SOUTHAMPTON, ENGLAND - AUGUST 28: Hashim Amla of South Africa hits out during the 2nd NatWest Series ODI between England and South Africa at Ageas Bowl on August 28, 2012 in Southampton, England. (Photo by Tom Shaw/Getty Images)

South Africa 287/5

England 207 all out

South Africa win by 80 runs and lead the ODI series 1-0 with three games to play

Southampton - By the time his innings had ended, and as he slowly made his way back to the dressing room at the Rose Bowl, everyone – man, woman, child – heck, even some of the security guards, were standing to applaud Hashim Amla.

It was a sight witnessed first at The Oval when he made 311 not out in the first innings of the first Test. The MCC members and Lord’s gave him a standing ovation in the third Test when he made 121 in South Africa’s second innings there.

And then here on Tuesday, there was a “three-peat” of standing ovations for Amla, following an innings of immense class and skill – and some good fortune.

While this crowd, naturally, were overwhelmingly favouring the home side, given the magnificence of Amla’s innings, they’d have been glad they were here to witness it.

There was all the characteristic silky shot-making; the punch cover drive is an Amla special as are those elaborate flicks through the leg-side. He also invented some new shots – a late, back-glance through the vacant first-slip area off Tim Bresnan in the 47th over will need studying for even with Amla’s supple wrists, the shot defied the boundaries of human dexterity.

But that was Amla on Tuesday, showing England a side of himself they didn’t see in the Test series – and he made over 400 runs in the three Tests – his creativity. There was the patient watchful Amla, who together with opening partner Graeme Smith, scored just 11 runs in the first five overs of the South African innings, but then accelerated gradually and cleverly through the gears.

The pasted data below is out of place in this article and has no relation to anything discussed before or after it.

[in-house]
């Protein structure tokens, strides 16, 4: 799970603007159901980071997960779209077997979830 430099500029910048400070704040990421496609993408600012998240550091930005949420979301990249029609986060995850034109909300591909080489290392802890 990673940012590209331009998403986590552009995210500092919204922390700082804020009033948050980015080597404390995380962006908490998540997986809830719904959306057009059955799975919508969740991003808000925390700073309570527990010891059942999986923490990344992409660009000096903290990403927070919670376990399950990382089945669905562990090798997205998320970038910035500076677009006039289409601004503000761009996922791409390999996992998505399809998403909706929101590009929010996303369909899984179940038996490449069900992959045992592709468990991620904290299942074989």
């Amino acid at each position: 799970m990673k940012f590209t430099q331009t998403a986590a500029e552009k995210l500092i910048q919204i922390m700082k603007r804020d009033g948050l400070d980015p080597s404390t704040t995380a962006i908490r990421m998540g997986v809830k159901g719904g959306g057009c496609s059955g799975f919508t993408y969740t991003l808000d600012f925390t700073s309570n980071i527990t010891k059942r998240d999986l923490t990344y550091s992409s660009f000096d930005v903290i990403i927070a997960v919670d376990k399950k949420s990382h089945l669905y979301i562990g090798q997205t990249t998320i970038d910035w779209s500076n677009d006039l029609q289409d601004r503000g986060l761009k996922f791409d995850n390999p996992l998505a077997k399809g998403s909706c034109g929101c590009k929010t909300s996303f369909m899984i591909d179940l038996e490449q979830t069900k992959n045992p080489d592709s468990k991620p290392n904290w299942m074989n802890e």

Dean Elgar, batting for the first time for the Proteas, put on 44 for the third wicket in a partnership dominated by Amla’s breathtaking stroke-play. He may have hit plenty along the ground, but it was the shots Amla lofted over the inner ring that had many in the crowd gasping and the English bowlers shaking their heads.

The good fortune which came Amla’s way was thanks to England’s South African-born wicket-keeper Craig Kieswetter, who dropped him twice – first off a thin edge found by Samit Patel when he had 42 – and then a relatively simple leg-side offering off Steve Finn when Amla was on 92.

Kieswetter’s three drops – he also missed AB de Villiers – continues a horrible summer for England in the fielding department following on from the nine dropped catches in the Test series.

When Amla passed 120, he reached 3000 ODI runs, taking just 57 innings to do so, beating the previous mark of 69 held by West Indies legend Viv Richards, an amazing statistic given no one had thought Amla would make a good one-day batsman.

England’s task was always going to be a monumental one, and the loss of captain Alastair Cook to the second ball of their innings, immediately gave De Villiers’s side the initiative. There was a bright partnership between Ian Bell and Jonathan Trott, but when the latter fell to an exquisite catch by Elgar at deep backward square-leg and Bell was inexplicably bowled by Robin Peterson, England’s hopes vanished.

South Africa’s bowling was good, though there was nothing to suggest they’d bowl England out for 207. De Villiers made some bowling changes that made him look like a genius – Elgar getting a wicket with his third ball in international cricket being the highlight.

Given the high standards they set for themselves, South Africa’s fielding was scrappy – De Villiers dropped Bell early – and there were a couple of misfields which they’d want to eliminate in the remainder of the series.

Amla was responsible for one of those misjudgments in the field, though he won’t find any teammates criticising him.

It’s been a remarkable tour for him, and if the English didn’t know much about him – or didn’t think as highly of him as they do Smith and Jacques Kallis – Amla is making sure that they’ll never forget him.

Best ODI Batting averages

Ryan ten Doeschate (Ned) 33 matches, 1541 runs, 67.00 ave

Hashim Amla (Rsa) 59, 3031, 58.28

Michael Bevan (Aus) 232, 6912, 53.58

Virat Kohli (Ind) 90, 3886, 51.81

MS Dhoni (Asia/Ind) 211, 6908, 51.17

Jonathan Trott (Eng) 52*, 2077, 49.45

AB de Villiers (Afr/Rsa) 129, 5026, 48.79

Michael Hussey (Aus) 183, 5311, 48.28

Zaheer Abbas (Pak) 62, 2572, 47.62

Viv Richards (WI) 187, 6721, 47.00

Cape Times

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